The downside was securitization, a process of spreading out investment into multiple income streams to reduce risks. Securitization also involves arcane practices that are difficult for most policy makers, bankers and financial institutions to fully understand. In the process are no longer tied to the risk of the borrower, making capital easier to lend. Even riskier is the overlay of lack of transparency in many countries, including China. Eventually, underpriced and hidden risk will lead to major market corrections, as we have seen recently. Moreover, global forces and lower international trade barriers have diminished the role of government to influence their own economies.

We now see increasing political risk in the USA that may kill the goose that laid the golden egg. The rising tendency of anti-global trade pacts, envy, class warfare, and populism, are placing the US at economic risk. American politicians, according to Smick, have only one option and that is to make the American economy the most attractive destination for global investment on a LONG-TERM basis.

The wild card in all of this is China and I cannot detail the intricacies in Smick’s chapter. China’s approach includes widespread investment for strategic advantage, and a lack of transparency. Also it is involved in widespread commodity stockpiling. There, foreign investment is controlled. Chinese banking does not understand credit risks and are viewed instead as social and political instruments. In short, their economic system is extremely unstable and a bursting of its bubble will have worldwide cascading consequences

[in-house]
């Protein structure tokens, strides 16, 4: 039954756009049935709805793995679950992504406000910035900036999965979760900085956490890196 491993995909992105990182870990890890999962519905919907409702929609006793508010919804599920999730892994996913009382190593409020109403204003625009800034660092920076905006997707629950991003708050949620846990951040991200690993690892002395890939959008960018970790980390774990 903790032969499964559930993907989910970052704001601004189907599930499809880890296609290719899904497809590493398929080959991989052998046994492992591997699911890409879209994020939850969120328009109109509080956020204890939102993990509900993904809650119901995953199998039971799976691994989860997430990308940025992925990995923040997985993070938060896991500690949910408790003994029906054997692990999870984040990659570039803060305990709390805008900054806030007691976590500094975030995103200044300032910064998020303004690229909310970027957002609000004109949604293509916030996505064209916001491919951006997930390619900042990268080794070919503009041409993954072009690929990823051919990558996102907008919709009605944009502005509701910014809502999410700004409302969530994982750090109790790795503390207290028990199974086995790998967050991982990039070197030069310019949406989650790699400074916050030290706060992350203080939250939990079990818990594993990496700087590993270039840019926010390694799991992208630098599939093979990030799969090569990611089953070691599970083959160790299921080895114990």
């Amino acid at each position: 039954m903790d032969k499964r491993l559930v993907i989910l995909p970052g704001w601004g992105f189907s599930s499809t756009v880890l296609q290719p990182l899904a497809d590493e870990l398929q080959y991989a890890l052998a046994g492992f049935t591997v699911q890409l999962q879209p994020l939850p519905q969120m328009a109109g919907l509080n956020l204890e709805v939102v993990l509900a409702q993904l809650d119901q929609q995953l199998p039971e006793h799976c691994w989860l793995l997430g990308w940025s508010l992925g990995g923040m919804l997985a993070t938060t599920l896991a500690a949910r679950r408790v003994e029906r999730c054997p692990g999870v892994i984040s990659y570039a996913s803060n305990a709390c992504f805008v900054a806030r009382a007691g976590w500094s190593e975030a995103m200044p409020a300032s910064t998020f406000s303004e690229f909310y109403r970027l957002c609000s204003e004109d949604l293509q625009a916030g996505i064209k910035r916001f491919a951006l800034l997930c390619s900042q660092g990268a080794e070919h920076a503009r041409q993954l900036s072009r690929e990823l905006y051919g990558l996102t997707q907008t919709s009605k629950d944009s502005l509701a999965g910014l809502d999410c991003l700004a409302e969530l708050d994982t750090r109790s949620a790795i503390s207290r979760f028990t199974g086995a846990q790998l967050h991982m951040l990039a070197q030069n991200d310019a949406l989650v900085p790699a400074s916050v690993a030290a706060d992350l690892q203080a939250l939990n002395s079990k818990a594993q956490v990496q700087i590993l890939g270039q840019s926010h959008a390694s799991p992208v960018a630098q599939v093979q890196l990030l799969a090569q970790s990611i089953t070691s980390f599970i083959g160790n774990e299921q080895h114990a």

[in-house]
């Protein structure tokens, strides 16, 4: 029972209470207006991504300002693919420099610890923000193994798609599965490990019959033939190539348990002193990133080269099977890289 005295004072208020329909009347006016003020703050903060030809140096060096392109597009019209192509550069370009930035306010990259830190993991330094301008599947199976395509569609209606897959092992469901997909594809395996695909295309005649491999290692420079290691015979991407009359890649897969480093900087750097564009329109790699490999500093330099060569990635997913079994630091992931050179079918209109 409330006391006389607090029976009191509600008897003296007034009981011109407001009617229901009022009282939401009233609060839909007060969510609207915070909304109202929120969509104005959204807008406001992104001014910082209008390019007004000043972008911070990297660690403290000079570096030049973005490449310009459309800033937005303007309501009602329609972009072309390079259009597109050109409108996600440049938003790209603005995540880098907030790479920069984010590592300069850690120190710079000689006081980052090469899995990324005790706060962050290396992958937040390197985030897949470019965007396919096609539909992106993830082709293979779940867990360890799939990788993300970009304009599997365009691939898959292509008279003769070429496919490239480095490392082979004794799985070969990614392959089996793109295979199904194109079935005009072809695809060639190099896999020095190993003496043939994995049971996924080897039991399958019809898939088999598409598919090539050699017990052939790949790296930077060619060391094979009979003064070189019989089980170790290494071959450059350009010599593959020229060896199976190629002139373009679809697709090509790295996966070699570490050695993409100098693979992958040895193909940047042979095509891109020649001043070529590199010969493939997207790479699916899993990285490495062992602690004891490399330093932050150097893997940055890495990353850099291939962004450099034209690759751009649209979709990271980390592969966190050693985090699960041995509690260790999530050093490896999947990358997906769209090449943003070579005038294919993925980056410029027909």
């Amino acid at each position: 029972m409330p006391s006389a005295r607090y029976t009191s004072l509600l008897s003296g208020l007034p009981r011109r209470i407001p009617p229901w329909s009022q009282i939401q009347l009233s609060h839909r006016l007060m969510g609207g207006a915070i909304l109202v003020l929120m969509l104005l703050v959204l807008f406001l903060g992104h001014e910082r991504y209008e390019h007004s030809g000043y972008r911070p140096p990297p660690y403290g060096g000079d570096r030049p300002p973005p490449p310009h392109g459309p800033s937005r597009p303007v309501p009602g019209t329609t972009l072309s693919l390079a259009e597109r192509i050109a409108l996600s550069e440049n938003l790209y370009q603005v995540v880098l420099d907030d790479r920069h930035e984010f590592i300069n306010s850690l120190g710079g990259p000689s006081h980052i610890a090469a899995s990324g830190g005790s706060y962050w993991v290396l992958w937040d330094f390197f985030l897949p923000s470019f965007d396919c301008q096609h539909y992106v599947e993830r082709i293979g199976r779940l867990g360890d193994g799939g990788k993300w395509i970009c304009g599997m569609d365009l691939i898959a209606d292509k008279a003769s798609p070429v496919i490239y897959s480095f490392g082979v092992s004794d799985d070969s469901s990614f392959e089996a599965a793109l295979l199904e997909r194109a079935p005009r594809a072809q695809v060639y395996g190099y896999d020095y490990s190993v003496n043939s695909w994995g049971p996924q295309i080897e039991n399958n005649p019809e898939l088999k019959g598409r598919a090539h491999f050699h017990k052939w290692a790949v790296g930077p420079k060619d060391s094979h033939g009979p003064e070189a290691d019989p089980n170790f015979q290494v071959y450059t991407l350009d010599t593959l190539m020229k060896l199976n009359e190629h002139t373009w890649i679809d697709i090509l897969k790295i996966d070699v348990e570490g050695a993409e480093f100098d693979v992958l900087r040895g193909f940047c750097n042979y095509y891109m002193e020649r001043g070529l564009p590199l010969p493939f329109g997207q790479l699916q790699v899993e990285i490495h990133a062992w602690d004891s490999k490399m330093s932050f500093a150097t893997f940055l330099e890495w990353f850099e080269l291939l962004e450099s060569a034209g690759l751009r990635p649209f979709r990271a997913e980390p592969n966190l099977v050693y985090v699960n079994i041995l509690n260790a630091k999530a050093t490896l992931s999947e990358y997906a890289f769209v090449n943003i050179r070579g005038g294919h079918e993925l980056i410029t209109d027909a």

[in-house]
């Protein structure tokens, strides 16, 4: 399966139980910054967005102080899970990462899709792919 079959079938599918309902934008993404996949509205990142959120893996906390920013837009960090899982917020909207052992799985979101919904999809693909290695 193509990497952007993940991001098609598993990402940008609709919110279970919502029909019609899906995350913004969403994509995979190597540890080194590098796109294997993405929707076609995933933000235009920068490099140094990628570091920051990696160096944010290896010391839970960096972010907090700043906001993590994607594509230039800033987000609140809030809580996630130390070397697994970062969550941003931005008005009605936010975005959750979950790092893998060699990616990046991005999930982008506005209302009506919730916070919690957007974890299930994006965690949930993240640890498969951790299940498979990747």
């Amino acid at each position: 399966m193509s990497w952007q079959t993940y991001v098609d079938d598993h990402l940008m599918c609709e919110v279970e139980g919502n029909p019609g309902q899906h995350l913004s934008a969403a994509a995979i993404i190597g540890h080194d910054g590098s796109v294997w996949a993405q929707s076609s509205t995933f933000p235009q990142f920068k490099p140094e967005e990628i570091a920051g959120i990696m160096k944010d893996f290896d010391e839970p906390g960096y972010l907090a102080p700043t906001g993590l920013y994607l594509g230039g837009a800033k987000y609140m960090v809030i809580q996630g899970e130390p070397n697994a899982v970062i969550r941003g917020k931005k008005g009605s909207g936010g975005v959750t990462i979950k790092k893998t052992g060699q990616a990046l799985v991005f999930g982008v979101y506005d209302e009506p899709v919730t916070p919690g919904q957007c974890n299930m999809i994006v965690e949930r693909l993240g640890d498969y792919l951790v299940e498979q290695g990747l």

The chapter on Japan’s economic activities is well worth reading, as is the chapter on the sterling crisis of 1992.

But perhaps the biggest change during the past 25 years is the diminishing role of central banks. As private entrepreneurs and government sovereign funds accumulate large amounts of cash, the role of central banks has diminished. With diminished governmental roles, people’s vulnerabilities are increasing and one of the consequences is political pandering in the form of abetting class warfare,. We see it today. That is the underlying cause of the current backing-off by congressional democrats from free trade. It is a disaster in the making

The closing chapter on “Surviving and prospering in this age of volatility” would require a long review in itself. It is not only worth reading, but needs to be reread to fully comprehend the economic mess we are in today and possible solutions out of that mess.

Sticker on cover. Stains on cover. Otherwise near mint condition. 978-1-59184-290-3.


Sticker on cover. Stains on cover. Otherwise near mint condition.